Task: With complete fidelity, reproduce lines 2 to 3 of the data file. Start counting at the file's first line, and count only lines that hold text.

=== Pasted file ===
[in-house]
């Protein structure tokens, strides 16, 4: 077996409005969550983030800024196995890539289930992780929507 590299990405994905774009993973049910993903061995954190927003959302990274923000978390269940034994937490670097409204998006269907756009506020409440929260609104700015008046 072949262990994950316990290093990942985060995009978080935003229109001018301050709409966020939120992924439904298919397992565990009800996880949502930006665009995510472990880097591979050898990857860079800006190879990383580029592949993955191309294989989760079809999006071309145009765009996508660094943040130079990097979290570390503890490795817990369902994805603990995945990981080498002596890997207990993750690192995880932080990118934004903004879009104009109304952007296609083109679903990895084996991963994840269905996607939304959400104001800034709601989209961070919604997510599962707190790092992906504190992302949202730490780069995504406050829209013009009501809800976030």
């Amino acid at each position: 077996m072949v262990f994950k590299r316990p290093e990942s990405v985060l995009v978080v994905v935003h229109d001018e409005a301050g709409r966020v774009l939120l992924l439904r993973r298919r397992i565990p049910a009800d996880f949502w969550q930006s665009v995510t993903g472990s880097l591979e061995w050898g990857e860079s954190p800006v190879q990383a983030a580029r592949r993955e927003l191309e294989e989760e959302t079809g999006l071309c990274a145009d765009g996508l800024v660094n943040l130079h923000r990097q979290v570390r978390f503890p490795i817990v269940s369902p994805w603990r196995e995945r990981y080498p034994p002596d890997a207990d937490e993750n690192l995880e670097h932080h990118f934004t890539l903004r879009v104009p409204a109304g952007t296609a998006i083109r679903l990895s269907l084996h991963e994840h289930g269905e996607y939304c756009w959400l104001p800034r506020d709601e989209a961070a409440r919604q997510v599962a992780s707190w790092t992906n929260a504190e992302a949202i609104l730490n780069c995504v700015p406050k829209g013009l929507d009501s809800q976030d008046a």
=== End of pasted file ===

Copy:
């Protein structure tokens, strides 16, 4: 077996409005969550983030800024196995890539289930992780929507 590299990405994905774009993973049910993903061995954190927003959302990274923000978390269940034994937490670097409204998006269907756009506020409440929260609104700015008046 072949262990994950316990290093990942985060995009978080935003229109001018301050709409966020939120992924439904298919397992565990009800996880949502930006665009995510472990880097591979050898990857860079800006190879990383580029592949993955191309294989989760079809999006071309145009765009996508660094943040130079990097979290570390503890490795817990369902994805603990995945990981080498002596890997207990993750690192995880932080990118934004903004879009104009109304952007296609083109679903990895084996991963994840269905996607939304959400104001800034709601989209961070919604997510599962707190790092992906504190992302949202730490780069995504406050829209013009009501809800976030």
């Amino acid at each position: 077996m072949v262990f994950k590299r316990p290093e990942s990405v985060l995009v978080v994905v935003h229109d001018e409005a301050g709409r966020v774009l939120l992924l439904r993973r298919r397992i565990p049910a009800d996880f949502w969550q930006s665009v995510t993903g472990s880097l591979e061995w050898g990857e860079s954190p800006v190879q990383a983030a580029r592949r993955e927003l191309e294989e989760e959302t079809g999006l071309c990274a145009d765009g996508l800024v660094n943040l130079h923000r990097q979290v570390r978390f503890p490795i817990v269940s369902p994805w603990r196995e995945r990981y080498p034994p002596d890997a207990d937490e993750n690192l995880e670097h932080h990118f934004t890539l903004r879009v104009p409204a109304g952007t296609a998006i083109r679903l990895s269907l084996h991963e994840h289930g269905e996607y939304c756009w959400l104001p800034r506020d709601e989209a961070a409440r919604q997510v599962a992780s707190w790092t992906n929260a504190e992302a949202i609104l730490n780069c995504v700015p406050k829209g013009l929507d009501s809800q976030d008046a």